It won't be another Olympics. It will be a big deal, however, to thousands of young Americans. For four years starting in 1998, Atlanta will be the host city for the National 4-H Congress. A site selection committee made the announcement this week.
"National 4-H Congress is the premiere event for 4-H across our country," said Bo Ryles, state 4-H leader with the University of Georgia Extension Service. "Cities nationwide bid for the Congress. We're thrilled the committee chose Atlanta."
National 4-H Congress brings together 4-H'ers from across the nation and U.S. territories. The teens will discuss challenges they will face in the future and will search for solutions.
The Congress convenes the day after Thanksgiving each year. It lasts for four days.
"National 4-H Congress began as a recognition program for outstanding performance in project areas," said Susan Stewart, who coordinates the event.
"It still is," said Stewart, a UGA 4-H specialist. "But it has expanded to be an educational experience that exceeds the scope of what any one state could offer."
Using the lessons of the past 80 years, National 4-H Congress combines its young members' leadership, citizenship and technological skills. And it puts them to work.
The big event almost ended in 1994.
"National 4-H Council determined that (as it was), it could no longer be funded," Stewart said. "After National Council abandoned sponsorship, states picked it up and redefined the mission as an educational experience. They strengthened the program from just a recognition event."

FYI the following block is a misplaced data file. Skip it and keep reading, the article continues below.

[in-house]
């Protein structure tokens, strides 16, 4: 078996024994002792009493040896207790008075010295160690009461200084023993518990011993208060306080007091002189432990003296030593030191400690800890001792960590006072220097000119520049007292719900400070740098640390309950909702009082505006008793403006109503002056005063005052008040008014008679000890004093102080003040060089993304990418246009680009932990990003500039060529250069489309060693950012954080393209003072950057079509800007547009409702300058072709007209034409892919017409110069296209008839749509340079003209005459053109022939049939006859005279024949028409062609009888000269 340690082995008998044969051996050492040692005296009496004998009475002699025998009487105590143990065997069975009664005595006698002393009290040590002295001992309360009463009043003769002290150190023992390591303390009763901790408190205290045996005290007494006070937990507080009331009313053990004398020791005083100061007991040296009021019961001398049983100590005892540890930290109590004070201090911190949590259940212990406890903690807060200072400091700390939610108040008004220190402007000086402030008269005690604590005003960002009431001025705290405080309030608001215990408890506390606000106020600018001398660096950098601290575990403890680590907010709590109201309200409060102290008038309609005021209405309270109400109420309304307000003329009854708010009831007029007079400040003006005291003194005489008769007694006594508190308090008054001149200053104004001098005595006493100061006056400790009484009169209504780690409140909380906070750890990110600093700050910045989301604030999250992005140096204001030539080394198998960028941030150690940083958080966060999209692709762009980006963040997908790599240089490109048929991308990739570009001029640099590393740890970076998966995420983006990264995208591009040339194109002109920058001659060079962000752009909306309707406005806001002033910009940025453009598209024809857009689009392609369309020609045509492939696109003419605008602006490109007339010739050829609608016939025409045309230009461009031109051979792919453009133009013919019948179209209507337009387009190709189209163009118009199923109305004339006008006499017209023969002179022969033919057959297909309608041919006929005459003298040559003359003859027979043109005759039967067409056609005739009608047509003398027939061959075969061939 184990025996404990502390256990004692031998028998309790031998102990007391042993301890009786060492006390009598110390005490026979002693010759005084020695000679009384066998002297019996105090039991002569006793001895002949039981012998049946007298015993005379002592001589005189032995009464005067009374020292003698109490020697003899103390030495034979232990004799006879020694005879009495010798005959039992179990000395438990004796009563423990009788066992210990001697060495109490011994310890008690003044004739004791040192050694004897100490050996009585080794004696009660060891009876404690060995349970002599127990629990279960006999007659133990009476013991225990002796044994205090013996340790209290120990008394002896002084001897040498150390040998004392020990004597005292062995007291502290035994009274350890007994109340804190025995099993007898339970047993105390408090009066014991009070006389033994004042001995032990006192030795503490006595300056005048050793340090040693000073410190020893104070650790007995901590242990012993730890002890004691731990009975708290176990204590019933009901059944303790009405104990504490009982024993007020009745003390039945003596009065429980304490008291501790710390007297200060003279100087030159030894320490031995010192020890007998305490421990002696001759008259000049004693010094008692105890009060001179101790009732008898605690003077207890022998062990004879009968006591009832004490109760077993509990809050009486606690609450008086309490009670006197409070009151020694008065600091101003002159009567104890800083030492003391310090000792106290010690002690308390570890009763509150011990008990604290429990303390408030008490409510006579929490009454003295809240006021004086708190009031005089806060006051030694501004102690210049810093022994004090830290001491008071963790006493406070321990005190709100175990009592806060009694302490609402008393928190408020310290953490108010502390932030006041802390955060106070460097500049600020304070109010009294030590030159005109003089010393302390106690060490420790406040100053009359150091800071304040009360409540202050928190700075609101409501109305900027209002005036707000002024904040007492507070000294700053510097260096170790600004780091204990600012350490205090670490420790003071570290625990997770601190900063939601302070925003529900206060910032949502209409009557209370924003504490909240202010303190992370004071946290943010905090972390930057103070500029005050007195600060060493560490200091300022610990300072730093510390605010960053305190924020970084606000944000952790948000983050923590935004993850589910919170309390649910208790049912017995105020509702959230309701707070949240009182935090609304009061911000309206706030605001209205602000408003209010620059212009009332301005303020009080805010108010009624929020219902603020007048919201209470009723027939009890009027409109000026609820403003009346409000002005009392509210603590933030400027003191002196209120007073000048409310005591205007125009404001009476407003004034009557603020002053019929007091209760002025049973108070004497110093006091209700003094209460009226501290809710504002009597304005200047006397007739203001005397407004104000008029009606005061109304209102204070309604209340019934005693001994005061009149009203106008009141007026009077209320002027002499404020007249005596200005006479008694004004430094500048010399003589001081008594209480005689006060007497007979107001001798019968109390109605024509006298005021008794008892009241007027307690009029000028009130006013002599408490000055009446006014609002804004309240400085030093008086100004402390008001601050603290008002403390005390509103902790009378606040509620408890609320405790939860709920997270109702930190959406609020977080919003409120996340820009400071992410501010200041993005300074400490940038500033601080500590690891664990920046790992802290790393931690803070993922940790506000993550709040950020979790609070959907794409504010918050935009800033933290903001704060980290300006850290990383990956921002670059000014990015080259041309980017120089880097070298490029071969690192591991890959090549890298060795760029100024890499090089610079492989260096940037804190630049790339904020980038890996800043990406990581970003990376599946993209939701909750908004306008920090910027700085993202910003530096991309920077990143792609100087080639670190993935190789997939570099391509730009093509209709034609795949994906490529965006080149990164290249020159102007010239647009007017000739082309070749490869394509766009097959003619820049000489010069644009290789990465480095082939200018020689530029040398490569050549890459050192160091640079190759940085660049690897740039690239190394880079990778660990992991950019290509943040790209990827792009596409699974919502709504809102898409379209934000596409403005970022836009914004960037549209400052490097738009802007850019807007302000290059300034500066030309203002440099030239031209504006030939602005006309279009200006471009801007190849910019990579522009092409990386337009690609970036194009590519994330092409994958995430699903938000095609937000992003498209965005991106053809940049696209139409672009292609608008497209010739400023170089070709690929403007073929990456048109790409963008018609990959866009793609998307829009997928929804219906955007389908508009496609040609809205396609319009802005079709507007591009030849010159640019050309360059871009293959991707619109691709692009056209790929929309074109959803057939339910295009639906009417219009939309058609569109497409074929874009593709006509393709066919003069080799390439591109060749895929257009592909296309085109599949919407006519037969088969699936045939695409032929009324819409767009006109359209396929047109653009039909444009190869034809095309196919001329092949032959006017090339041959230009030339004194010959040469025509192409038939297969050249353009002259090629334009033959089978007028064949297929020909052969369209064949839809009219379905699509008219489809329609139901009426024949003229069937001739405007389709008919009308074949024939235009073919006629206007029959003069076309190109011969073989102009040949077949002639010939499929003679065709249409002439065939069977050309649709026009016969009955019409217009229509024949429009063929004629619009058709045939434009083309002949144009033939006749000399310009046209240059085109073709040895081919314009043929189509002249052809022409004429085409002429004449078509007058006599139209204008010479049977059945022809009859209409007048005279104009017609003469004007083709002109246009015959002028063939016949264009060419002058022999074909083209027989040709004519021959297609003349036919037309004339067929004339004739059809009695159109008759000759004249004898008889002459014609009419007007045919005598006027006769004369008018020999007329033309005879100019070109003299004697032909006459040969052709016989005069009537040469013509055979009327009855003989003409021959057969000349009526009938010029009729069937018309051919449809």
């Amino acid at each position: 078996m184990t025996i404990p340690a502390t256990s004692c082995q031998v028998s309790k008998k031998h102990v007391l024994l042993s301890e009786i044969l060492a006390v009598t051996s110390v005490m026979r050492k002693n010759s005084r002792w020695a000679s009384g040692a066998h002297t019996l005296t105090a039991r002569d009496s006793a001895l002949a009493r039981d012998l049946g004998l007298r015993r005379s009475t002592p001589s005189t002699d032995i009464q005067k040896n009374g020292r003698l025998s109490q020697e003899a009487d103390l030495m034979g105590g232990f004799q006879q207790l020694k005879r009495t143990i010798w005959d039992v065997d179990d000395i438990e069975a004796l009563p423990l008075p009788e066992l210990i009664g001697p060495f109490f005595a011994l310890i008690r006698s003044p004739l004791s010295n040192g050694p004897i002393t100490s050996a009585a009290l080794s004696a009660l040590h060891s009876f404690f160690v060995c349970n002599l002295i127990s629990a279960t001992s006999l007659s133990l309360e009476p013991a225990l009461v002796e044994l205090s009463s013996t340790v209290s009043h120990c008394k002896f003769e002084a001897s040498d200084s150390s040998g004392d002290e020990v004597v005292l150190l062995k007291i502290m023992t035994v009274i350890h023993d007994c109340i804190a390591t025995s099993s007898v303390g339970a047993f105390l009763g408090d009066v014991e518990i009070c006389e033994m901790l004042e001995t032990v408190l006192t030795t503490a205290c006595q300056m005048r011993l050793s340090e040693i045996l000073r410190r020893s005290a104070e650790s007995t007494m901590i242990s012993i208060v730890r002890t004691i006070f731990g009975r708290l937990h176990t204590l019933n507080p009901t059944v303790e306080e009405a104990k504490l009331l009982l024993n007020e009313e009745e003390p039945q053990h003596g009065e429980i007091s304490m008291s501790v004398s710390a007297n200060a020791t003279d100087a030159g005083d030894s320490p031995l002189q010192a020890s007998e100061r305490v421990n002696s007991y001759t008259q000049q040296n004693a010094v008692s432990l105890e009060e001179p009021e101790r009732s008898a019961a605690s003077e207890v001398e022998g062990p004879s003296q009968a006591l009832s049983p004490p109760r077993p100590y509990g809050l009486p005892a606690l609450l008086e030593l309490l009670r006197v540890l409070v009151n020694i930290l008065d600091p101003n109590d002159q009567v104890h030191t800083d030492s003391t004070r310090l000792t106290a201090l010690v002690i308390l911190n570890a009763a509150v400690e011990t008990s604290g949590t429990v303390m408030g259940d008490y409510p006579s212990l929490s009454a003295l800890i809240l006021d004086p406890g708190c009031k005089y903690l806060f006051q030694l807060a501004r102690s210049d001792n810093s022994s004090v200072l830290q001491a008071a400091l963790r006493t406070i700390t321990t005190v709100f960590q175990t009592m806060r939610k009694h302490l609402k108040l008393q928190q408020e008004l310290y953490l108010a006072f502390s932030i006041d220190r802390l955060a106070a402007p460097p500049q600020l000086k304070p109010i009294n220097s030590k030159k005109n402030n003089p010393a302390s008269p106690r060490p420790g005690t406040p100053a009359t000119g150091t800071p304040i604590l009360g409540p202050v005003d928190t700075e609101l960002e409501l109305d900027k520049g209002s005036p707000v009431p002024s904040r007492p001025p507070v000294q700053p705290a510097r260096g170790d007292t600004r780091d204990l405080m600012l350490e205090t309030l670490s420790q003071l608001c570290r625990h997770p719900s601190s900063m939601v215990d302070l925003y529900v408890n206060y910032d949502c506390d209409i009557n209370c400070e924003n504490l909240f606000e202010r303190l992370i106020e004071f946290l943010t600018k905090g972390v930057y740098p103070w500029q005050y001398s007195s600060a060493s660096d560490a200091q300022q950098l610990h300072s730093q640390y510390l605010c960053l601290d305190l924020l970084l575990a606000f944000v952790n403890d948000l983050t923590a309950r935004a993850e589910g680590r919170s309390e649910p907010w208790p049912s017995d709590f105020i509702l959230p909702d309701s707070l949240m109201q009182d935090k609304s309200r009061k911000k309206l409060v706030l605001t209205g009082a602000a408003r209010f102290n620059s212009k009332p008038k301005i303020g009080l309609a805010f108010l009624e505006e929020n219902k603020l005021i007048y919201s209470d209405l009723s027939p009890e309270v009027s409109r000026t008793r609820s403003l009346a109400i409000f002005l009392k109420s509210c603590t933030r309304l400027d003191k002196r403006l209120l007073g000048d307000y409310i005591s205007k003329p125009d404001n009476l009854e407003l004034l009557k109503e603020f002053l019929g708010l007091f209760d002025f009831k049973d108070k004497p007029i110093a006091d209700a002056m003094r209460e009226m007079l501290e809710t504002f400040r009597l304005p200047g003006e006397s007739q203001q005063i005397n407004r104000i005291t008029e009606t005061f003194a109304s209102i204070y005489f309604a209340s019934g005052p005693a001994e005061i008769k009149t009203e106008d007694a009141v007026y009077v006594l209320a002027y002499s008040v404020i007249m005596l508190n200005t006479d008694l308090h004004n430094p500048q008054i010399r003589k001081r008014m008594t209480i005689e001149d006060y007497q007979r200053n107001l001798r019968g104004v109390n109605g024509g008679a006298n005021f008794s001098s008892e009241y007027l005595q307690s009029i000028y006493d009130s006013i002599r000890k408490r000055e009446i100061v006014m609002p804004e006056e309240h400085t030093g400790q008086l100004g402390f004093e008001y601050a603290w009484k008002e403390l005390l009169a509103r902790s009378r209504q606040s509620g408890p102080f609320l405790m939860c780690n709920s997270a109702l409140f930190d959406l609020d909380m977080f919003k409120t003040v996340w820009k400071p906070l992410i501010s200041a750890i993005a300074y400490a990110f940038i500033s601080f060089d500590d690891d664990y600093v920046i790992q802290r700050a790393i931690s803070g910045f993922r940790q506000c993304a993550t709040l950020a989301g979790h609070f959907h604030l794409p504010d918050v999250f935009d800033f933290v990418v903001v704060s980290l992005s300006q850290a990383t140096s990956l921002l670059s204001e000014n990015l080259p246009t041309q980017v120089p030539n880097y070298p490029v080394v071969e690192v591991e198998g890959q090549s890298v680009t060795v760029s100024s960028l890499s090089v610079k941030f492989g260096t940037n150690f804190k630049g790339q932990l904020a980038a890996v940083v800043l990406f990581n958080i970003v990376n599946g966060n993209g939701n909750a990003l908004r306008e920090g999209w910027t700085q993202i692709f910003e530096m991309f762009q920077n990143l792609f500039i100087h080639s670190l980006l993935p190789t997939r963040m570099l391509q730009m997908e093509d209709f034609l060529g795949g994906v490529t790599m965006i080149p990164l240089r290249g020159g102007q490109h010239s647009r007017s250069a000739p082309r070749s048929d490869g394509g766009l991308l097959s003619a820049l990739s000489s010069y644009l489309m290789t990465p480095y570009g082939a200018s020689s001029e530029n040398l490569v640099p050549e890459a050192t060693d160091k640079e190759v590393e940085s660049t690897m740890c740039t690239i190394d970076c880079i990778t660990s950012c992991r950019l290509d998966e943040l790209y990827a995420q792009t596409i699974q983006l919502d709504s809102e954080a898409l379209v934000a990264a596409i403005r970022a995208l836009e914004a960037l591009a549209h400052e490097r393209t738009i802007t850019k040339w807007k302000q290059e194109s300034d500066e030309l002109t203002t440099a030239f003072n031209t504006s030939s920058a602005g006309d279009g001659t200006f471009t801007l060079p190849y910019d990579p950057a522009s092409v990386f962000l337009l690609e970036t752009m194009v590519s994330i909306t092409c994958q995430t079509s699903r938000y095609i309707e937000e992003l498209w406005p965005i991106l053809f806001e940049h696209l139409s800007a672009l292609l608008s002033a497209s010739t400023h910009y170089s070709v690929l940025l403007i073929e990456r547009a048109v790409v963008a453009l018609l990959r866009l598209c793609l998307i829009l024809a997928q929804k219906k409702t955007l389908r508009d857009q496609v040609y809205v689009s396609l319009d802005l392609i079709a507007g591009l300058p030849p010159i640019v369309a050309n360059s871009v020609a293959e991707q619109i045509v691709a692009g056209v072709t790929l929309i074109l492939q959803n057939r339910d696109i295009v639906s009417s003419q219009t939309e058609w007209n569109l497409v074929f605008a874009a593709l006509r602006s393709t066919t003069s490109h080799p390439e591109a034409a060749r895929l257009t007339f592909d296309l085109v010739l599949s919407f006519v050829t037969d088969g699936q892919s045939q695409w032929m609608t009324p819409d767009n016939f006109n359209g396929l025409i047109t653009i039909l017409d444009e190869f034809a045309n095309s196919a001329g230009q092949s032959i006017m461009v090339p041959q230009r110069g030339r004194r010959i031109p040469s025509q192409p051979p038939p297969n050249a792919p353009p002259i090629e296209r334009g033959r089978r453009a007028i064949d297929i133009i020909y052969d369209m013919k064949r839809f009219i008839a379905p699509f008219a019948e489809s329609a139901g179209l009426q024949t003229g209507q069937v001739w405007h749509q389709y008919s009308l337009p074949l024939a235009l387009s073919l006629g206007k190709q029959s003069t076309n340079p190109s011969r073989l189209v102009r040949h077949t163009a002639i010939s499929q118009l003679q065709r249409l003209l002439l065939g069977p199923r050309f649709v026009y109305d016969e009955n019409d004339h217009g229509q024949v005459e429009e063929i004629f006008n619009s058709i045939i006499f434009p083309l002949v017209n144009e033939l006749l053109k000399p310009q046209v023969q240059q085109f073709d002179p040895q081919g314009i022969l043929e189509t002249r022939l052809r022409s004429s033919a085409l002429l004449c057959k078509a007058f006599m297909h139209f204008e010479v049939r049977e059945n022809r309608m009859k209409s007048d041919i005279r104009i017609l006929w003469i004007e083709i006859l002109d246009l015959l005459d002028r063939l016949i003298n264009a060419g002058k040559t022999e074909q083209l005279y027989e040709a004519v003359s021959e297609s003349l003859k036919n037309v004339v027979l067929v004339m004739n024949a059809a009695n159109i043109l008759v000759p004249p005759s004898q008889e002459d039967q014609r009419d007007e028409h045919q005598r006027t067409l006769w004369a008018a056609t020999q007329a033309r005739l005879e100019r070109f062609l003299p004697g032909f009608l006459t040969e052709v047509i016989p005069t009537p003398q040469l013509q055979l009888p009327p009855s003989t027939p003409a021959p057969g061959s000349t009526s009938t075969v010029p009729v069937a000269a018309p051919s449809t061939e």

National Congress also has changed to mirror the changing face of 4-H.
With more than 5.5 million members (more than 170,000 in Georgia), 4-H reaches an ever-changing population. It now includes 1 million city dwellers and more than 2 million suburbanites. Only a little more than 700,000 live on farms. About 24 percent are minorities.
"We haven't abandoned our agricultural roots," Stewart said. "We've expanded the audience we serve."
4-H reaches city and suburban kids in the same way it reached rural students at the turn of the century.
"Experiential learning works whether you're raising a steer in Hahira or a backyard garden in Decatur," Stewart said. "We've found urban and suburban applications for agriculture. And we've established 4-H as the premiere organization teaching leadership and citizenship to America's youth."
Georgia's 4-H reputation helped land National Congress in Atlanta.
"We now hope National 4-H Congress will help us spotlight Georgia's outstanding program," Ryles said. "We hope it will introduce 4-H to a new generation of Georgians."
The Congress will bring more than 1,200 young people to the city each year.
"This program will give us an opportunity to unite young people from a multicultural base to network, discuss youth issues and establish relationships they will build on for the rest of their lives," Stewart said. "Atlanta will be a part of that."
One big part of the learning experience of the event is community service.
"What better place to teach service and diversity than 'Atlanta: The City Too Busy to Hate'?" Stewart said. "That's a vital message these young people need to take home."
Stewart hopes the students won't leave without a good dose of Southern hospitality.
"We want them to see the new South. This is a progressive region with the best our country has to offer in climate, industry and agriculture," she said. "We have shown a cooperation of mutual respect between agriculture and business. And that link is clear in Atlanta.
"Plus, Atlanta offers gracious living you can't get any other place in the world," she said.
(Faith Peppers is the director of public affairs with the University of Georgia College of Agricultural and Environmental Sciences.)